Federal Legislation – Amid Uncertainty, PORAC Goes to Washington

Darryl Nirenberg
Partner
Eva Rigamonti
Associate
Patrick Northrup
Legislative Assistant
Steptoe & Johnson LLP

As fears over the coronavirus grew, and only hours before congressional offices largely closed their doors to outside visitors, the PORAC Executive Committee spent two days in Washington, D.C., speaking to lawmakers and policymakers about the needs of law enforcement officers across the state of California. March 11–12, PORAC Executive Committee members met with 24 offices from the California delegation to the United States House of Representatives, the offices of both California senators, three different Senate and House committees, members of the Attorney General’s Office, Assistant Attorney General Katie Sullivan, and Phil Keith, director of the Community Oriented Policing Services (COPS) program and chair of the Presidential Commission on Law Enforcement and the Administration of Justice. Throughout these meetings, PORAC relentlessly advocated for the issues and needs of the California law enforcement community.

During PORAC’s time in Washington, several issues took precedence over others. Among these were:

  • Federal funding for grants to state, local and tribal law enforcement agencies, such as the COPS program, Edward Byrne Justice Assistance Grants (Byrne JAG) and High-Intensity Drug Trafficking Area (HIDTA) program
  • Protecting the retirements of law enforcement officers and all public employees by reforming the Social Security Windfall Elimination Provision (WEP) through support of House Ways and Means Chairman Richie Neal’s (D-MA-1) H.R. 4540, the Public Servants Protection and Fairness Act, and S. 521/H.R. 141, the Social Security Fairness Act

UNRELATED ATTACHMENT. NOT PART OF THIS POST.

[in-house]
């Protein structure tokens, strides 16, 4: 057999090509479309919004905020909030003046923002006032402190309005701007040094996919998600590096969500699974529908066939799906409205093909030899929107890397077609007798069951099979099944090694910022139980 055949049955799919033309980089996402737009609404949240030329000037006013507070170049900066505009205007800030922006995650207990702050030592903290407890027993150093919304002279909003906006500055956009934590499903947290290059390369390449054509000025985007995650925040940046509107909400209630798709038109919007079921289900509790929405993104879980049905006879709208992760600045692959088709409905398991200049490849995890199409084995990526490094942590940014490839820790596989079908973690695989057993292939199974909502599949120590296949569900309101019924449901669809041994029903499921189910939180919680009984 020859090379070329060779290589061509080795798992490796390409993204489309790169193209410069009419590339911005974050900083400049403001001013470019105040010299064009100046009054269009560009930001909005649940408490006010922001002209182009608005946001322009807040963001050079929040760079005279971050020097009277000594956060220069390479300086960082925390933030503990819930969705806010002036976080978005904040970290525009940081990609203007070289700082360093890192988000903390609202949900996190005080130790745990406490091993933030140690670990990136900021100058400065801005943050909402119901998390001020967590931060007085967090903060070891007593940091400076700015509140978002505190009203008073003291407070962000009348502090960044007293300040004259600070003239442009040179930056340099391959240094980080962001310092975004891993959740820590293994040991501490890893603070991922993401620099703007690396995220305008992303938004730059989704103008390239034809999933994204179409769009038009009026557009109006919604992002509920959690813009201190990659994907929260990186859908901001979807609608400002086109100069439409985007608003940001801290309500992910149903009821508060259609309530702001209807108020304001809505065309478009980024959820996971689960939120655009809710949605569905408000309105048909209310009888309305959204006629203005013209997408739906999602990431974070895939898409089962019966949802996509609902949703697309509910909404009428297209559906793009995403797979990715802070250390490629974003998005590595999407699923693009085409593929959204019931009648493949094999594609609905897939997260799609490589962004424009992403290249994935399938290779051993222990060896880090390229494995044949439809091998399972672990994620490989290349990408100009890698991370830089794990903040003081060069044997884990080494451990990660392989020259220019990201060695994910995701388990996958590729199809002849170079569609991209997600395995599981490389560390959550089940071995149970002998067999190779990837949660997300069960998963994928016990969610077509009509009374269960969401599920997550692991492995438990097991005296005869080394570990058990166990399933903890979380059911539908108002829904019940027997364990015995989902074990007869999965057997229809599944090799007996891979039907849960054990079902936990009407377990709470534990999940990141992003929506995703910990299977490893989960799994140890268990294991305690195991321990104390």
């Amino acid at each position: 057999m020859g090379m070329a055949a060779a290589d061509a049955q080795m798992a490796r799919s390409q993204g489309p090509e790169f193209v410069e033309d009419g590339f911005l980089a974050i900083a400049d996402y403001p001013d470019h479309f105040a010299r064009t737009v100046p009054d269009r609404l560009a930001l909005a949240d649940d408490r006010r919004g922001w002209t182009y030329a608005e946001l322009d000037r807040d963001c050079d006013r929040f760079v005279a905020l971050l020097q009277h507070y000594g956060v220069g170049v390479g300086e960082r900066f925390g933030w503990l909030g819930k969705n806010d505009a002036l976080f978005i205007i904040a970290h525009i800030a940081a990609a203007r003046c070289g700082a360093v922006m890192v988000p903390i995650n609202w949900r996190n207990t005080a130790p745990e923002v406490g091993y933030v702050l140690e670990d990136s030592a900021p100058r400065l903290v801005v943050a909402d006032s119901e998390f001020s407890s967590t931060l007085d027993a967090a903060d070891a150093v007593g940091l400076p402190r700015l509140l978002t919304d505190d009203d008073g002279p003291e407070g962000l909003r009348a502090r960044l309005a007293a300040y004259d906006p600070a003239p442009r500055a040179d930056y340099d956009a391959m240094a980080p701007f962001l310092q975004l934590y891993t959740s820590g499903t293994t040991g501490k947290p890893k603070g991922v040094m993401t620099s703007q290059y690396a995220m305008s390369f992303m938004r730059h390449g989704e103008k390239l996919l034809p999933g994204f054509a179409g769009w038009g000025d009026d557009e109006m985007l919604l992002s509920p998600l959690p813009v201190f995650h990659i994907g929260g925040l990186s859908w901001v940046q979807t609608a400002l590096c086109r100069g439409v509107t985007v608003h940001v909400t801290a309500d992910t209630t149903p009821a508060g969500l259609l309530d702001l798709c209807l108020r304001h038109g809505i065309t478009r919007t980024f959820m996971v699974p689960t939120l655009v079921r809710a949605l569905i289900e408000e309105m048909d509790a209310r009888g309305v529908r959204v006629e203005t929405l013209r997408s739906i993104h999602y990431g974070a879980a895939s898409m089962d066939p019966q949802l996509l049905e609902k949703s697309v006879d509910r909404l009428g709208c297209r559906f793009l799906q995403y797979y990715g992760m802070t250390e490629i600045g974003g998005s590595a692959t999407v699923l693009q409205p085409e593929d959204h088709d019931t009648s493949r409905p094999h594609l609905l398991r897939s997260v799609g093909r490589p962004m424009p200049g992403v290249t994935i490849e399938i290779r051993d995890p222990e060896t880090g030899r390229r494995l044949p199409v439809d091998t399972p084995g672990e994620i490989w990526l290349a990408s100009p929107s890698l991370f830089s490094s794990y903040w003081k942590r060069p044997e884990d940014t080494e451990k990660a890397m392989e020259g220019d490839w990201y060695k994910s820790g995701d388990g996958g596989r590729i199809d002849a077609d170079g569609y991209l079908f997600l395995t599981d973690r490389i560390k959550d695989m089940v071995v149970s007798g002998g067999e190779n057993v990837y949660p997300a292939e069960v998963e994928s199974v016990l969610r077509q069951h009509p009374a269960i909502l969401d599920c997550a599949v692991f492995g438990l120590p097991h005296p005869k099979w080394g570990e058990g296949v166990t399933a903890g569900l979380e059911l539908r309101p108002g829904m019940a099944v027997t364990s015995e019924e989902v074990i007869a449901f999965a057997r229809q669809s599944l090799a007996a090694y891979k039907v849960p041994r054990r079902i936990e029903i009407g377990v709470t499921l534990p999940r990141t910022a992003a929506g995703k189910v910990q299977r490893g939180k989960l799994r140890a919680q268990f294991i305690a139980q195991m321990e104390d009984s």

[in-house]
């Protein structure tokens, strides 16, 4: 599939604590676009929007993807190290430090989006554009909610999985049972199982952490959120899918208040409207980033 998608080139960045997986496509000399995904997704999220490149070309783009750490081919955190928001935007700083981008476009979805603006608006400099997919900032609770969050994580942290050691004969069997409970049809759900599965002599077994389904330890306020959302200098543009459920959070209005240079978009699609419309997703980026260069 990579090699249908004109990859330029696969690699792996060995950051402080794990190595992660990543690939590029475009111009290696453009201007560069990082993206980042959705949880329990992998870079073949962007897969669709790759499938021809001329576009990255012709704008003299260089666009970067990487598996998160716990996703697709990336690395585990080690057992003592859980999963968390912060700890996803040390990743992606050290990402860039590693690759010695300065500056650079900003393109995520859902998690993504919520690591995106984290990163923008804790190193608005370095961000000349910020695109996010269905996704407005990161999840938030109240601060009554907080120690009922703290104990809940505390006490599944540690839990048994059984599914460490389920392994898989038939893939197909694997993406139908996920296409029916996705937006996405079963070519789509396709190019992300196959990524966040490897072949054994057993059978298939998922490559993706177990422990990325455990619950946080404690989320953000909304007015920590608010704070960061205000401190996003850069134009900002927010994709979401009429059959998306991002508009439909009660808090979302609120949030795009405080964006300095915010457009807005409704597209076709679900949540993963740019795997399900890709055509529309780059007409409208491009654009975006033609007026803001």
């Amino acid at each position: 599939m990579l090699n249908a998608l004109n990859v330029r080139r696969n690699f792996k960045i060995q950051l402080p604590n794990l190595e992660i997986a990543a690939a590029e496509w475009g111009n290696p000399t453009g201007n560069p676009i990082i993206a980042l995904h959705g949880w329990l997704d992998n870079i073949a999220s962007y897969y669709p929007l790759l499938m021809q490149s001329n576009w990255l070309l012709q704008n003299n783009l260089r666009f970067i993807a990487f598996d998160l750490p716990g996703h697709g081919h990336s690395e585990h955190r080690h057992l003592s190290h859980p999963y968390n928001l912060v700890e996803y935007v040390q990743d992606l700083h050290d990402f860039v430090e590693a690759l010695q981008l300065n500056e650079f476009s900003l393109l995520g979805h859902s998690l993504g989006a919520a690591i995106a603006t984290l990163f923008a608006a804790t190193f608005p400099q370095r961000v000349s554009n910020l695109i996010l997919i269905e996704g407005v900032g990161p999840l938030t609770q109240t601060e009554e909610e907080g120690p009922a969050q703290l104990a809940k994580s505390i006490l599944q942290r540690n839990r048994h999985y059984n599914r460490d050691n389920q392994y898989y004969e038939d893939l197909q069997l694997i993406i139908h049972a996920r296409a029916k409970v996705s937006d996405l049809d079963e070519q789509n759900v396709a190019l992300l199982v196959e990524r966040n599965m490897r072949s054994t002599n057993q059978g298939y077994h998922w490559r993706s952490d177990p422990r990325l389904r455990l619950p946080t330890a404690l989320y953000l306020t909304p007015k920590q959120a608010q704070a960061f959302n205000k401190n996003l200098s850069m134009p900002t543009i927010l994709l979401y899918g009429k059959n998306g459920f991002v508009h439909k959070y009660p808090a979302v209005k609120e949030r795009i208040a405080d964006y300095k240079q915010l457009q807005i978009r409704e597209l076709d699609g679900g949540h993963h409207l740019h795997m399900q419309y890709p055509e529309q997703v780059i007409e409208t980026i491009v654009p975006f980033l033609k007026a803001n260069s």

• Preventing violence against police officers by promoting Representative Lou Correa’s (D-CA-16) H.R. 5251, the Improving Community Safety Task Force Act, and S. 1480/H.R. 5395, the Back the Blue Act
  • Improving mental health care for law enforcement officers and communities through Representative Josh Harder’s (D-CA-10) H.R. 2696, the Supporting the Health and Safety of Law Enforcement Act, and S. 2746/H.R. 3735, the Law Enforcement Suicide Data Collection Act
  • Supporting the families of fallen law enforcement officers through H.R. 2697, the Corporal Ronil Singh and Fallen Heroes Scholarship Act, a bill from Representative Harder to provide Pell Grants to the spouses of fallen officers

In meetings with members of Congress, congressional staff and Trump administration officials, PORAC Executive Committee members made a compelling case for the prioritization of these issues and delivered important information on the challenges facing law enforcement officers across California. Despite the uncertainty surrounding Congress as the coronavirus situation escalates into a pandemic, PORAC will continue this advocacy in Washington until the needs of law enforcement are met.  

Santa Cruz CO DSA Assisting Elderly Members Of The Community

Sometimes it’s the most vulnerable members of our communities that need help the most. Yet another example of how law enforcement keeps us safe not only from dangers but our own welfare. Santa Cruz County “Deputies were called for a welfare check of one of our elderly community members after neighbors reported he hadn’t taken his usual walk to the grocery store in a few weeks. We were able to make contact with the man but learned he was in need of a few things from the store.”

Click Here to see the entire story.

Chula Vista Officers Act of Kindness

“As a peace officer, there isn’t much that I haven’t had the opportunity to see or deal with. Just a few hours ago while working an overtime shift I had a first in my 15-year career.” Chula Vista Peace Officer and Chula Vista POA President David Martinez received a call from dispatch regarding a 90-year resident that was unable to reach her caretaker over the last few days. That’s when Officer Martinez jumped into action.

Click Here to check out the Facebook post and see the full news story Here.